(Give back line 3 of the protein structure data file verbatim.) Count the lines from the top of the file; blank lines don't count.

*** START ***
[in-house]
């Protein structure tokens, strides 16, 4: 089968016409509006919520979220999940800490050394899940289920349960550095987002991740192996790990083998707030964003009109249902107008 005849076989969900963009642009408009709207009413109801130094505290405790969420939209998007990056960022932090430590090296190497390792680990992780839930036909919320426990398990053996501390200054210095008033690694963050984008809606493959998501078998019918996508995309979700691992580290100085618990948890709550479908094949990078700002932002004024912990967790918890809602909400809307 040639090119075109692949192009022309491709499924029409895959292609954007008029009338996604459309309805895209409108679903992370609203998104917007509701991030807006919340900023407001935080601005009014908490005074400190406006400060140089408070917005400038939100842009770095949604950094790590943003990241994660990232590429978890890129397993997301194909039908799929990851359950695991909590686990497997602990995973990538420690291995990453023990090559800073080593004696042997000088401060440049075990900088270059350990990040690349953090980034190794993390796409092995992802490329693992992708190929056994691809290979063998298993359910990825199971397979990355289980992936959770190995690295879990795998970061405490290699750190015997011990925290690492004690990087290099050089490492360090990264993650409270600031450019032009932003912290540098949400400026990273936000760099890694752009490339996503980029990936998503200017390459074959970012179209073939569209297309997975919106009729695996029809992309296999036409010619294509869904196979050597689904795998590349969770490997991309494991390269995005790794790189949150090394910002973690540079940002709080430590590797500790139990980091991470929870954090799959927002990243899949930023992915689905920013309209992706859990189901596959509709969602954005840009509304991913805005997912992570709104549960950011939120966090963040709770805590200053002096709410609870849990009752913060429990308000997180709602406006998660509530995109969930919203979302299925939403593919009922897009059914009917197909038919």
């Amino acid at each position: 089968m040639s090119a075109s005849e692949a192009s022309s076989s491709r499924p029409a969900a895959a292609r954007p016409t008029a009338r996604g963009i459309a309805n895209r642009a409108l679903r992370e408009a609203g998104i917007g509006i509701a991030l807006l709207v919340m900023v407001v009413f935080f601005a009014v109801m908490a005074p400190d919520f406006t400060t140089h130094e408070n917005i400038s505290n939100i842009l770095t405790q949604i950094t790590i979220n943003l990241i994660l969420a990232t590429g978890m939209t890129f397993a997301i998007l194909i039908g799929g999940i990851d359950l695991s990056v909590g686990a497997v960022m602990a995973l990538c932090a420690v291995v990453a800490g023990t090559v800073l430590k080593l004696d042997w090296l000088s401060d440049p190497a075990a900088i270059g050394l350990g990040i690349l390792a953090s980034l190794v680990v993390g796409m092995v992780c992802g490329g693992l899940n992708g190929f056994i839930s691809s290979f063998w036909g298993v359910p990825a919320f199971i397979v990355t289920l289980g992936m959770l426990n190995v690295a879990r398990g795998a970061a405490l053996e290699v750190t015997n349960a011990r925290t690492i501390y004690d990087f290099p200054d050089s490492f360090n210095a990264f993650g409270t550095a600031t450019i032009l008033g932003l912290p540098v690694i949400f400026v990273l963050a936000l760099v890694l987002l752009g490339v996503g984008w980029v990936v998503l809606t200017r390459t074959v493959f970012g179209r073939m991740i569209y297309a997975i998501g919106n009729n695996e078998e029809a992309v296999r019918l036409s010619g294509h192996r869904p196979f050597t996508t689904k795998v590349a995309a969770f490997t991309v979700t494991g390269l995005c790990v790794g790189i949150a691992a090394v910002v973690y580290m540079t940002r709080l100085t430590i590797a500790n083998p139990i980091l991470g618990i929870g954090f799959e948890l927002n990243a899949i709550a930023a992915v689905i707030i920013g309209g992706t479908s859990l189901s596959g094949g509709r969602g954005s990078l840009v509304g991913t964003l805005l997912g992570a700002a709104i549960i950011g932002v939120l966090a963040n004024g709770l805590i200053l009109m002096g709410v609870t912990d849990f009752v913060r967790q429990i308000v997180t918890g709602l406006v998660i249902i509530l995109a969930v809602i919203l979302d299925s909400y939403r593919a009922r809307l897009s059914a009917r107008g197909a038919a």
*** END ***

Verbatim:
């Amino acid at each position: 089968m040639s090119a075109s005849e692949a192009s022309s076989s491709r499924p029409a969900a895959a292609r954007p016409t008029a009338r996604g963009i459309a309805n895209r642009a409108l679903r992370e408009a609203g998104i917007g509006i509701a991030l807006l709207v919340m900023v407001v009413f935080f601005a009014v109801m908490a005074p400190d919520f406006t400060t140089h130094e408070n917005i400038s505290n939100i842009l770095t405790q949604i950094t790590i979220n943003l990241i994660l969420a990232t590429g978890m939209t890129f397993a997301i998007l194909i039908g799929g999940i990851d359950l695991s990056v909590g686990a497997v960022m602990a995973l990538c932090a420690v291995v990453a800490g023990t090559v800073l430590k080593l004696d042997w090296l000088s401060d440049p190497a075990a900088i270059g050394l350990g990040i690349l390792a953090s980034l190794v680990v993390g796409m092995v992780c992802g490329g693992l899940n992708g190929f056994i839930s691809s290979f063998w036909g298993v359910p990825a919320f199971i397979v990355t289920l289980g992936m959770l426990n190995v690295a879990r398990g795998a970061a405490l053996e290699v750190t015997n349960a011990r925290t690492i501390y004690d990087f290099p200054d050089s490492f360090n210095a990264f993650g409270t550095a600031t450019i032009l008033g932003l912290p540098v690694i949400f400026v990273l963050a936000l760099v890694l987002l752009g490339v996503g984008w980029v990936v998503l809606t200017r390459t074959v493959f970012g179209r073939m991740i569209y297309a997975i998501g919106n009729n695996e078998e029809a992309v296999r019918l036409s010619g294509h192996r869904p196979f050597t996508t689904k795998v590349a995309a969770f490997t991309v979700t494991g390269l995005c790990v790794g790189i949150a691992a090394v910002v973690y580290m540079t940002r709080l100085t430590i590797a500790n083998p139990i980091l991470g618990i929870g954090f799959e948890l927002n990243a899949i709550a930023a992915v689905i707030i920013g309209g992706t479908s859990l189901s596959g094949g509709r969602g954005s990078l840009v509304g991913t964003l805005l997912g992570a700002a709104i549960i950011g932002v939120l966090a963040n004024g709770l805590i200053l009109m002096g709410v609870t912990d849990f009752v913060r967790q429990i308000v997180t918890g709602l406006v998660i249902i509530l995109a969930v809602i919203l979302d299925s909400y939403r593919a009922r809307l897009s059914a009917r107008g197909a038919a």